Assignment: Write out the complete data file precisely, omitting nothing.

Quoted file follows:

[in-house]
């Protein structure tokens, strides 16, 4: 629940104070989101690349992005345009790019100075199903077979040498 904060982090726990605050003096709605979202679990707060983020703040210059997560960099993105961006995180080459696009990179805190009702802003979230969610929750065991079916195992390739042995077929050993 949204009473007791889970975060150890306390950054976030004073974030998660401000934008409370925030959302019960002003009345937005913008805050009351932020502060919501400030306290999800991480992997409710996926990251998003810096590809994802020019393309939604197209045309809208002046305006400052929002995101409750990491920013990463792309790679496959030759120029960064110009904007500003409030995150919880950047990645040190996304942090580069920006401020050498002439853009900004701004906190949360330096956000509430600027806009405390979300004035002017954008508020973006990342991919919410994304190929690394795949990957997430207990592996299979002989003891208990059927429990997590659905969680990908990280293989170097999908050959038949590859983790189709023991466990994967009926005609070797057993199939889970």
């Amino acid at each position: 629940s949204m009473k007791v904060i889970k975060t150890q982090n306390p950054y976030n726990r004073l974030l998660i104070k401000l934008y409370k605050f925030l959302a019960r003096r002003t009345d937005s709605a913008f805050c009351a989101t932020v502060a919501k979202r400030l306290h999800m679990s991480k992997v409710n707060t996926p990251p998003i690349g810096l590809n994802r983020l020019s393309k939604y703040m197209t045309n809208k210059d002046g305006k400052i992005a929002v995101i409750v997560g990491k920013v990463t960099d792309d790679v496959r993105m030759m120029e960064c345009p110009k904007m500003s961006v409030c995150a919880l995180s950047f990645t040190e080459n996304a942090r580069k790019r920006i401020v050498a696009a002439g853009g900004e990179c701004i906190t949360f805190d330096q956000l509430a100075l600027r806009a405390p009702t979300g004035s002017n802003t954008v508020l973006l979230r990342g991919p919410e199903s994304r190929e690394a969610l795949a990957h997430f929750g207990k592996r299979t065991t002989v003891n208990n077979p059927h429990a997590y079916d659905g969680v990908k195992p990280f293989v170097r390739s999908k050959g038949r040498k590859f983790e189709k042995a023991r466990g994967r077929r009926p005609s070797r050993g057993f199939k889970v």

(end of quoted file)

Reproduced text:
[in-house]
């Protein structure tokens, strides 16, 4: 629940104070989101690349992005345009790019100075199903077979040498 904060982090726990605050003096709605979202679990707060983020703040210059997560960099993105961006995180080459696009990179805190009702802003979230969610929750065991079916195992390739042995077929050993 949204009473007791889970975060150890306390950054976030004073974030998660401000934008409370925030959302019960002003009345937005913008805050009351932020502060919501400030306290999800991480992997409710996926990251998003810096590809994802020019393309939604197209045309809208002046305006400052929002995101409750990491920013990463792309790679496959030759120029960064110009904007500003409030995150919880950047990645040190996304942090580069920006401020050498002439853009900004701004906190949360330096956000509430600027806009405390979300004035002017954008508020973006990342991919919410994304190929690394795949990957997430207990592996299979002989003891208990059927429990997590659905969680990908990280293989170097999908050959038949590859983790189709023991466990994967009926005609070797057993199939889970």
């Amino acid at each position: 629940s949204m009473k007791v904060i889970k975060t150890q982090n306390p950054y976030n726990r004073l974030l998660i104070k401000l934008y409370k605050f925030l959302a019960r003096r002003t009345d937005s709605a913008f805050c009351a989101t932020v502060a919501k979202r400030l306290h999800m679990s991480k992997v409710n707060t996926p990251p998003i690349g810096l590809n994802r983020l020019s393309k939604y703040m197209t045309n809208k210059d002046g305006k400052i992005a929002v995101i409750v997560g990491k920013v990463t960099d792309d790679v496959r993105m030759m120029e960064c345009p110009k904007m500003s961006v409030c995150a919880l995180s950047f990645t040190e080459n996304a942090r580069k790019r920006i401020v050498a696009a002439g853009g900004e990179c701004i906190t949360f805190d330096q956000l509430a100075l600027r806009a405390p009702t979300g004035s002017n802003t954008v508020l973006l979230r990342g991919p919410e199903s994304r190929e690394a969610l795949a990957h997430f929750g207990k592996r299979t065991t002989v003891n208990n077979p059927h429990a997590y079916d659905g969680v990908k195992p990280f293989v170097r390739s999908k050959g038949r040498k590859f983790e189709k042995a023991r466990g994967r077929r009926p005609s070797r050993g057993f199939k889970v």